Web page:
The ins and outs of conducting a due diligence

Due diligence is a term used for the process whereby a potential purchaser evaluates a target company for acquisition. It amounts to an investigation of a potential investment that includes reviewing all financial records plus anything else deemed material to the sale. Offers to purchase are usually dependent on the results of due diligence analysis.

The importance of a due diligence – as many other business processes – is well illustrated by its failures. A high-profile example was the due diligence conducted for Hewlett-Packard on Autonomy, the UK software company. HP subsequently claimed that Autonomy had inflated the value of the company prior to the takeover, which led to a write-off of more than $8.8 billion related to allegedly fraudulent accounting at Autonomy.

While a breach of ethics is central to these accounting scandals, ethics has a further relevance for a due diligence. A due diligence should serve to confirm all material facts, for example in regard to a sale. It is also intended as a means to prevent unnecessary harm to either party involved in a transaction.

But, in the absence of an ethical culture, the facts can be skewed by the company being sold - as illustrated by the example above. The acquisition can also pose significant future risks to the purchaser. This can range from liabilities and penalties associated with fraudulent practices to having to change the company’s entire culture. Thus the difference between an ethical and unethical company is so noteworthy that ethics should be considered a material fact.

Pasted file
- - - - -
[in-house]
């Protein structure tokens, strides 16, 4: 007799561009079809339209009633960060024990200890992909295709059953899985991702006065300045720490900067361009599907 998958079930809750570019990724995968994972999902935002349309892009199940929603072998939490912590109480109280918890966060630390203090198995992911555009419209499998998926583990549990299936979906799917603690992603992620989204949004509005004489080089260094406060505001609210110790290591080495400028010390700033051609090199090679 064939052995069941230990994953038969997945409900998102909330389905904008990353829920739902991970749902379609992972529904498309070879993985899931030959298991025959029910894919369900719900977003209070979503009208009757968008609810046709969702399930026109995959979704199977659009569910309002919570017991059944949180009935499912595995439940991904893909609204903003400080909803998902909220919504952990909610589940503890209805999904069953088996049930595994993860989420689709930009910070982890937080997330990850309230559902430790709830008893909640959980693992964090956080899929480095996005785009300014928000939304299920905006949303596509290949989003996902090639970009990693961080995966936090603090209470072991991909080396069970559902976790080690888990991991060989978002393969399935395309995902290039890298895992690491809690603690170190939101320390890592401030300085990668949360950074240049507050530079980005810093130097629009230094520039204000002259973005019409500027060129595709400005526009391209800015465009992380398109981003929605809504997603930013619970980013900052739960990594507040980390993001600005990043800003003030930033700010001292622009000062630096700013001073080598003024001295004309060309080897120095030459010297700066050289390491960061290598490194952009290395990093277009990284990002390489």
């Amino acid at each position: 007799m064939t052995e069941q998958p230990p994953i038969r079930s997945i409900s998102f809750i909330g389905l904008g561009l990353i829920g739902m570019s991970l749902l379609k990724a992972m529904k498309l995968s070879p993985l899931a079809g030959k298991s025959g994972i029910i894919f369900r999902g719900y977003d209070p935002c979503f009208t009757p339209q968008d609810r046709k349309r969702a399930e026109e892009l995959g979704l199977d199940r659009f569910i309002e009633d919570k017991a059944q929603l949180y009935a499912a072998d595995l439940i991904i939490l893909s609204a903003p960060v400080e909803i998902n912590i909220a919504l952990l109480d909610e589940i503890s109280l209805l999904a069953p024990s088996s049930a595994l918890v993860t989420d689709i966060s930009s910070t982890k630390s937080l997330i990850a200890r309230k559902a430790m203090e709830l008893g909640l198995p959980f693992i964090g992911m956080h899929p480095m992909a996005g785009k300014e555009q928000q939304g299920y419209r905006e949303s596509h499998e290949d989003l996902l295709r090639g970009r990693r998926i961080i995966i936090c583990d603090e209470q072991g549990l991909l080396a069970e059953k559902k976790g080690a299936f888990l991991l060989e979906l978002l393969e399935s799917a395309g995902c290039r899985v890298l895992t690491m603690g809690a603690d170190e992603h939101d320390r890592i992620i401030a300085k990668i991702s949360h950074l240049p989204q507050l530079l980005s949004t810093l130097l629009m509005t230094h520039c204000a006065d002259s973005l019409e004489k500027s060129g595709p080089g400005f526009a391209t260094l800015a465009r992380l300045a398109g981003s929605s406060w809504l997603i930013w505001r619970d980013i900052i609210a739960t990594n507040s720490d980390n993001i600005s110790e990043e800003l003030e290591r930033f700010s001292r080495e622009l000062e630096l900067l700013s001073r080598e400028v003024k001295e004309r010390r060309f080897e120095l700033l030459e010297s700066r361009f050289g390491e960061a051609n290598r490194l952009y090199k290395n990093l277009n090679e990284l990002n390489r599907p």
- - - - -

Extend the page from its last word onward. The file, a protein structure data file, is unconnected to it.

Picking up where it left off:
Conducting an assessment of the organisation’s ethics as part of a due diligence can add considerably to the depth of insight into the target company. For an ethics assessment to add this value, it is crucial that it is an accurate and reliable assessment. This rests on three factors.

Firstly, an instrument should be used that will produce correct and trustworthy results. The effectiveness of a tool such as the Ethics Monitor survey is that it taps into employees’ knowledge as a way of surfacing and uncovering unethical behaviour. Although there are cases when knowledge of wrongdoing is limited to the perpetrator, in most cases there are other people within the business who know, or at least suspect, that something is not right.

Secondly, the results must have a high level of credibility. To realize this, the results should be based on the experiences and perceptions of all employees (including management and executive directors) and key stakeholders – or at least the vast majority. The views of the select few on the board of directors are too limited to being viewed as a credible, representative result.

Thirdly, an ethics rating should be conducted by an independent third party. This adds to the reliability of the assessment and avoids any suggestion of manipulated results. An independent third party can also offer the assurance of confidentiality and anonymity to allow respondents to share their views freely without fear of comeback.

The optimal value of the inclusion of ethics in a due diligence should be to increase the level of assurance about the value of the seller’s ethical capital: In fact, the seller with a sound ethical culture should insist on an ethics assessment to clarify that value. The inclusion of ethics is also important to minimise the risk of future problems. Although it may not be possible to prevent other scandals by means of better due diligence, ensuring that the due diligence is the best it can be should be a recognised goal.

By Cynthia Schoeman

Published in The Star & Pretoria News Workplace, March 2013